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Not Evil Just Wrong (2009)

Examines how extreme environmentalism is damaging lives of vulnerable populations in the developed and developing world, from the ban on DDT to the current campaigns on global warming.


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Examines how extreme environmentalism is damaging lives of vulnerable populations in the developed and developing world, from the ban on DDT to the current campaigns on global warming. Written by Anonymous

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The movie Hollywood doesn't want you to see. See more »



Motion Picture Rating (MPAA)

Rated PG for thematic material and incidental smoking


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Release Date:

18 October 2009 (USA)  »

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$1,000,000 (estimated)

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User Reviews

Worth a look
19 March 2010 | by (Ireland) – See all my reviews

As someone who is neither pro nor anti-climate change, I feel I can listen to the arguments for and against the case of man-made climate change with an open mind but, as Richard Dawkins says, not so open minded that my brain falls out.

When it comes to controversial subject matters such as man-made climate change, I, personally, prefer to listen to a debate, with both sides represented, than a, more or less, one sided documentary.

However, I'd heard many good things about this documentary and, as it's made by two Irish journalists and fellow citizens of mine, I was that bit more intrigued.

The Good: There are some excellent scientific counter arguments presented and there are numerous 'big claims' made by pro-climate change heavy weights, most notably Al Gore, that are either discredited or exposed as sensationalist non-truths or, at the very least, exaggerations of the facts.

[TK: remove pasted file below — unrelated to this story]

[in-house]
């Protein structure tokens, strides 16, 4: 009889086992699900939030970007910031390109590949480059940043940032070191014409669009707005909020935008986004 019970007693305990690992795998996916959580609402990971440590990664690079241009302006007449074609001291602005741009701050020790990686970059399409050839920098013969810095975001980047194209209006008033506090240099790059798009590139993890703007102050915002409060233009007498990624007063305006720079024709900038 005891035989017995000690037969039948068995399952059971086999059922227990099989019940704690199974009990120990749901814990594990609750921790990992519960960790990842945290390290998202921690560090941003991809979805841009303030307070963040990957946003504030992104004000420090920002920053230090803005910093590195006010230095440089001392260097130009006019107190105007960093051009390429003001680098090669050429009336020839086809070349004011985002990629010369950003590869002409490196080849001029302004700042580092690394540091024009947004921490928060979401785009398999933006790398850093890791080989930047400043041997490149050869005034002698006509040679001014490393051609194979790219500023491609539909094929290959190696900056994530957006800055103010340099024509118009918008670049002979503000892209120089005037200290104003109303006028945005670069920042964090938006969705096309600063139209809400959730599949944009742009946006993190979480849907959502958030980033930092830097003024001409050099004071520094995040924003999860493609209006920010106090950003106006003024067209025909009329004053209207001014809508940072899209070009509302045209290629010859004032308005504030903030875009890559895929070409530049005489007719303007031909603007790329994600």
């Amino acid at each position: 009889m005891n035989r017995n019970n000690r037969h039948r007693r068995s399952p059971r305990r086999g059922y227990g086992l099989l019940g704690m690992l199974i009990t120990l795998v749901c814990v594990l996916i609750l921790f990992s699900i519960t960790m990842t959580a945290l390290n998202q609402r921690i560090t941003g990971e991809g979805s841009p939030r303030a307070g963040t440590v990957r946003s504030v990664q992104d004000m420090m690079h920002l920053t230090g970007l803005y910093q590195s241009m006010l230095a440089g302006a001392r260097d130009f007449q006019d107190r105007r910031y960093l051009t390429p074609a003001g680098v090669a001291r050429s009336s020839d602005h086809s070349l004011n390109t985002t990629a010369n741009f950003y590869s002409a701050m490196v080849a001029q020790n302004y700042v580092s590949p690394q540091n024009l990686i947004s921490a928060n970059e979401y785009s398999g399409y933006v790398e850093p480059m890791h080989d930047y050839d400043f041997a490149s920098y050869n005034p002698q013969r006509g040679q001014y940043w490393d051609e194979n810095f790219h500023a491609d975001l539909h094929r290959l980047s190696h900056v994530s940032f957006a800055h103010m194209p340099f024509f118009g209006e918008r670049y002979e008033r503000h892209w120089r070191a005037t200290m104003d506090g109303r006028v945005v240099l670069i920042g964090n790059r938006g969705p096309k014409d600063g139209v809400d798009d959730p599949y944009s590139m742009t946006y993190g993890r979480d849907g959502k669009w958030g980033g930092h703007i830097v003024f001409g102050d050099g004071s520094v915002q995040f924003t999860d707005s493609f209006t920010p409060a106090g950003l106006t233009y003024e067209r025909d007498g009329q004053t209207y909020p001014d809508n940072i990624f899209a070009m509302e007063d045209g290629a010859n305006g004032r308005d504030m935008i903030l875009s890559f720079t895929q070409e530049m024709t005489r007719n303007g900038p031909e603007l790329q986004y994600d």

There seems to be a, somewhat, credible line-up of contributors on hand to lend their views, scientific know how or experience in this field.

I'm sure that, if there were a direct answer to this documentary from the 'pro' side, there would probably be an equal amount of statements and 'facts' discredited in the, sometimes, mud-slinging arena, that is climate change..

The bad: I'm not a scientist, so I'm not in a position to discredit or, indeed, endorse the 'facts' in this documentary, so I won't go there.

While the impact on the 'average' family and, of course, those who are already impoverished, is certainly something that needs to be emphasized, as cheap fossil fuels may be replaced with more expensive "greener" forms, along with carbon taxes being introduced by many governments, I felt that the time dedicated to 'the average middle American family' was far too long.

This movie clocks in at just under 90 minutes with approximately 25-30 minutes taken up by an overweight women and her malnourished husband who are both, by the own admission, not very well educated.

Not being very well educated is certainly not a crime but, in a documentary supposedly exposing the bad science of the Al Gore led pro-climate change group, a family employed in the industrial sector explaining that they "couldn't pay for their new wooden floors" and "entertainment systems" if it weren't for their industrial jobs and how they're "living their American dream", isn't science.. or even a valid argument, in the grand scheme of things. Of course, the impact on family's standard of living is a very important topic that should not be swept under the carpet but 10 minutes would have been sufficient in this particular documentary.

In my opinion, I feel it takes away a little creditability from what is, otherwise, a very fine piece of work.

So, if you're like me and still not completely sold on either side, this is well worth a look.

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